In the weeks before I left for Paris, I read four essays by James Baldwin: Encounter on the Seine: Black Meets Brown, A Question of Identity, Equal in Paris and Stranger in the Village. I read Baldwin’s essays simply as an idea of a black experience in Paris, not a guide to one. But I was also convinced these essays would provide some critical insight into a topic I have been interested in, since I noticed the plethora of black artists who have, during their respective times, flocked to Paris.
I was trying to understand, first, why these artists went to Paris; second, the relationship to the city and treatment by others, that, for some reason, seemed to provide a relief and escape – compared to the relationship and treatment they’ve experienced in the United States. In short, I was curious about the stories I have heard, and for some, envious.
Thus, I came to Paris with questions. These questions stemmed from assumptions, from secondhand assertions and from the image of Paris in American cinema. But out of all the questions, the underlying one was, “What was this great city? And, most importantly, “Why do so many seem to claim it?”
And now, it was my turn.
I cannot speak accurately to how tiring and long the process of obtaining a visa was. My mother did much of this process by herself. However, when I went to the consulate to apply for a visa, I was the one who caught that I was missing a final page — knowing they would not accept incomplete applications — and went to print it, quickly, so I would not be late to my 2 p.m. appointment. At least I was useful for something.
Once I had been approved for my visa, two months passed, and soon, after a two-hour plane delay, seven hours passed in the air. Next thing I knew, I was descending into Paris. My anxiety had flared at a horrible TSA checkpoint at John F. Kennedy International Airport in New York, when one machine broke down right when I was about to place my items through the scanner, and TSA agents would not allow us to leave the line. It got even worse when the lady next to me on the plane took one look at me, then never came back — instead, she sent another black girl, similar in appearance to me, to take her place. So, when I was making my way to passport control, I knew I was going to go into full panic.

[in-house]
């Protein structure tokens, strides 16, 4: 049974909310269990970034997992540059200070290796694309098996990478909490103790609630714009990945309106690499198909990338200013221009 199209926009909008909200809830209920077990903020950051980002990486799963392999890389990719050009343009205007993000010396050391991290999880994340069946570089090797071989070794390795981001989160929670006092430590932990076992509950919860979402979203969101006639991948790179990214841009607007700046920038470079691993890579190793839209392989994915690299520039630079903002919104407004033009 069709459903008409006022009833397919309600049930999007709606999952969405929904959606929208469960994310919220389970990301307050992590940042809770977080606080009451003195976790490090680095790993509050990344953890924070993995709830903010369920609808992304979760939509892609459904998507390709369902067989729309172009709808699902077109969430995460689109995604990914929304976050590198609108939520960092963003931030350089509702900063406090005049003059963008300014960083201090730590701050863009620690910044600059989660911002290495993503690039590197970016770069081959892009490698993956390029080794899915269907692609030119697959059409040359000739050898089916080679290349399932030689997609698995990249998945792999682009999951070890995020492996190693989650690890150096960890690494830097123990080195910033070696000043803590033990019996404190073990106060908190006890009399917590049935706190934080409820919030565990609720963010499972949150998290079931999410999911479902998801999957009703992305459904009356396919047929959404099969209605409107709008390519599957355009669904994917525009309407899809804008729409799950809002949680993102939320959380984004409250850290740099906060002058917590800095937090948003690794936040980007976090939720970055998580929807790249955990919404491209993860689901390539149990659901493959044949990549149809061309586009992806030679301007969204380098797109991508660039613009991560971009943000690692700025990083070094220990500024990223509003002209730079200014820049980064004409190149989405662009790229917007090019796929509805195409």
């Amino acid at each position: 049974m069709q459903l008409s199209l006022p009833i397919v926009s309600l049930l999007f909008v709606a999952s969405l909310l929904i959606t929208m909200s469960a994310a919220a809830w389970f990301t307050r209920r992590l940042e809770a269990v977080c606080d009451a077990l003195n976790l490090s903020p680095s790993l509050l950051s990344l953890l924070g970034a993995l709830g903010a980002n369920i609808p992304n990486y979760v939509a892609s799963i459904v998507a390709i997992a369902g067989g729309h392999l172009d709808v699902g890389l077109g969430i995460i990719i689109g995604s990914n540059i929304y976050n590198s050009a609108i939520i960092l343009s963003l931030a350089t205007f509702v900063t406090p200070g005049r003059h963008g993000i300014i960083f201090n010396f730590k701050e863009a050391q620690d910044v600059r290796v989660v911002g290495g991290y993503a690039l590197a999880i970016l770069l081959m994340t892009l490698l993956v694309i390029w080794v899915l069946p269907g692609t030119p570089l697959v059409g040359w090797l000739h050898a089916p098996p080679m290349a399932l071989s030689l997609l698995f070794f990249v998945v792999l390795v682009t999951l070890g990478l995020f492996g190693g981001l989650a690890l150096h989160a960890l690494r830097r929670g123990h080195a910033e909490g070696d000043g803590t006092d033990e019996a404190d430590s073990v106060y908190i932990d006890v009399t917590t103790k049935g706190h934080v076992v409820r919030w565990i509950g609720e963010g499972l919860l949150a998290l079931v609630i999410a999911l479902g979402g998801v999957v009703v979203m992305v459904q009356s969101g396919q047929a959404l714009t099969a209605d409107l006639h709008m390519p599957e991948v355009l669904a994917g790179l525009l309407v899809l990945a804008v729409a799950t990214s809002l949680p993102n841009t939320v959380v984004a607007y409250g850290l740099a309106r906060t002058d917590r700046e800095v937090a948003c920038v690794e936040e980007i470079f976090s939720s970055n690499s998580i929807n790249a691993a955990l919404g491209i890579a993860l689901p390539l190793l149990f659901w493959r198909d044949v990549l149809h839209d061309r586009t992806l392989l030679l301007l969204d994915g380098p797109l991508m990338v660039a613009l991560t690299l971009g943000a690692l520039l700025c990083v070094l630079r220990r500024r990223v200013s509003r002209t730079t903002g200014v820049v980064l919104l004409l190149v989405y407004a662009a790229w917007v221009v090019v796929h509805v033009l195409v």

There was no panic, however. Despite all the horror stories, passing through passport control, for me, was a breeze, even though I accidently stood in the European Union line rather than the foreigner line. It took less than 20 minutes, as the EU line was moving faster than the other line, and in some ways, I felt I had accidentally cheated the system.
My mother prepared me with a million answers to the supposed million questions passport control agents were going to ask me. This was also my first time ever leaving the United States, and she wanted me to be more than prepared. Instead, when I finally got the agent, he simply smiled and asked what was wrong with my hair — a fair question, as the day I had my passport photo taken, I was having a terrible hair day. It wasn’t until after I tried to leave the airport with my bags that I was subsequently stopped and then questioned about my motives for entering the country and if I had anything to declare.
After retrieving my luggage, I waited for the rest of my group to arrive so we can be taken to the hotel. I was desperate for a shower and coffee. Spending the night on a plane was not ideal, or, at least, not in coach class. But soon, as I was in the shuttle traveling from the airport to the hotel, I began to miss the United States.
I missed the United States because it was familiar to me. Things like my bed, my bathroom, my kitchen. Even New York City and Los Angeles — two alternative places I call home — were familiar to me. My mind could not even begin to fathom what Paris would be like, and how I would survive here at all.